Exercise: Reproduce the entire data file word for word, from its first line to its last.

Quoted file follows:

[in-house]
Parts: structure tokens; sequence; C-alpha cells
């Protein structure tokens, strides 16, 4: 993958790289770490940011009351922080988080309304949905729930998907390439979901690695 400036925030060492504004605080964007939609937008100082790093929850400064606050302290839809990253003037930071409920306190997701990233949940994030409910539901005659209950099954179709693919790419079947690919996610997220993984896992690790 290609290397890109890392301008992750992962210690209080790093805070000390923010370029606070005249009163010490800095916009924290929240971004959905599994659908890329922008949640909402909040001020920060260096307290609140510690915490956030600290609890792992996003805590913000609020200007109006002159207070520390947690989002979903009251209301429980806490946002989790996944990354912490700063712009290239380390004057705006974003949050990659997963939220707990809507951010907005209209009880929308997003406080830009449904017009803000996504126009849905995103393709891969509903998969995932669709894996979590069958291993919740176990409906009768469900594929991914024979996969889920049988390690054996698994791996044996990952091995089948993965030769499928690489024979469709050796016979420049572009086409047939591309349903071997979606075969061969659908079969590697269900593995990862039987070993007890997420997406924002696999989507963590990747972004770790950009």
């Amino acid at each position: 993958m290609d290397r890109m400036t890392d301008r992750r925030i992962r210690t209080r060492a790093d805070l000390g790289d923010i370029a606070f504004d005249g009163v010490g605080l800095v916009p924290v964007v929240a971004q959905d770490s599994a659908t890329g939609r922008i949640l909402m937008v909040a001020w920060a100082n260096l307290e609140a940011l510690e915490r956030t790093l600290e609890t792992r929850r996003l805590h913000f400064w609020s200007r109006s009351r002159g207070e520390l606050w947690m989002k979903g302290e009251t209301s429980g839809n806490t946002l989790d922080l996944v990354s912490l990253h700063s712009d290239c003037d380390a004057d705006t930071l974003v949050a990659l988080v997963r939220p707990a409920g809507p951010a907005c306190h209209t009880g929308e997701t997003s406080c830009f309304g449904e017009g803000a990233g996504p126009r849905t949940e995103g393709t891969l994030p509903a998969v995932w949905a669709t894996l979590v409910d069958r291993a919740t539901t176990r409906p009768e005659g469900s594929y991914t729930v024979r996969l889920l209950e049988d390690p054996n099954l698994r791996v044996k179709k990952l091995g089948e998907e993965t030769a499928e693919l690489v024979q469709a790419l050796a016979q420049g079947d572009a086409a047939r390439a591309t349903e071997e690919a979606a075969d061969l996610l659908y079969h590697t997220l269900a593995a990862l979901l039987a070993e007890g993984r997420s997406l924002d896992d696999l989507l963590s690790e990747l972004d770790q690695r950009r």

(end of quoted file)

[in-house]
Parts: structure tokens; sequence; C-alpha cells
């Protein structure tokens, strides 16, 4: 993958790289770490940011009351922080988080309304949905729930998907390439979901690695 400036925030060492504004605080964007939609937008100082790093929850400064606050302290839809990253003037930071409920306190997701990233949940994030409910539901005659209950099954179709693919790419079947690919996610997220993984896992690790 290609290397890109890392301008992750992962210690209080790093805070000390923010370029606070005249009163010490800095916009924290929240971004959905599994659908890329922008949640909402909040001020920060260096307290609140510690915490956030600290609890792992996003805590913000609020200007109006002159207070520390947690989002979903009251209301429980806490946002989790996944990354912490700063712009290239380390004057705006974003949050990659997963939220707990809507951010907005209209009880929308997003406080830009449904017009803000996504126009849905995103393709891969509903998969995932669709894996979590069958291993919740176990409906009768469900594929991914024979996969889920049988390690054996698994791996044996990952091995089948993965030769499928690489024979469709050796016979420049572009086409047939591309349903071997979606075969061969659908079969590697269900593995990862039987070993007890997420997406924002696999989507963590990747972004770790950009």
């Amino acid at each position: 993958m290609d290397r890109m400036t890392d301008r992750r925030i992962r210690t209080r060492a790093d805070l000390g790289d923010i370029a606070f504004d005249g009163v010490g605080l800095v916009p924290v964007v929240a971004q959905d770490s599994a659908t890329g939609r922008i949640l909402m937008v909040a001020w920060a100082n260096l307290e609140a940011l510690e915490r956030t790093l600290e609890t792992r929850r996003l805590h913000f400064w609020s200007r109006s009351r002159g207070e520390l606050w947690m989002k979903g302290e009251t209301s429980g839809n806490t946002l989790d922080l996944v990354s912490l990253h700063s712009d290239c003037d380390a004057d705006t930071l974003v949050a990659l988080v997963r939220p707990a409920g809507p951010a907005c306190h209209t009880g929308e997701t997003s406080c830009f309304g449904e017009g803000a990233g996504p126009r849905t949940e995103g393709t891969l994030p509903a998969v995932w949905a669709t894996l979590v409910d069958r291993a919740t539901t176990r409906p009768e005659g469900s594929y991914t729930v024979r996969l889920l209950e049988d390690p054996n099954l698994r791996v044996k179709k990952l091995g089948e998907e993965t030769a499928e693919l690489v024979q469709a790419l050796a016979q420049g079947d572009a086409a047939r390439a591309t349903e071997e690919a979606a075969d061969l996610l659908y079969h590697t997220l269900a593995a990862l979901l039987a070993e007890g993984r997420s997406l924002d896992d696999l989507l963590s690790e990747l972004d770790q690695r950009r």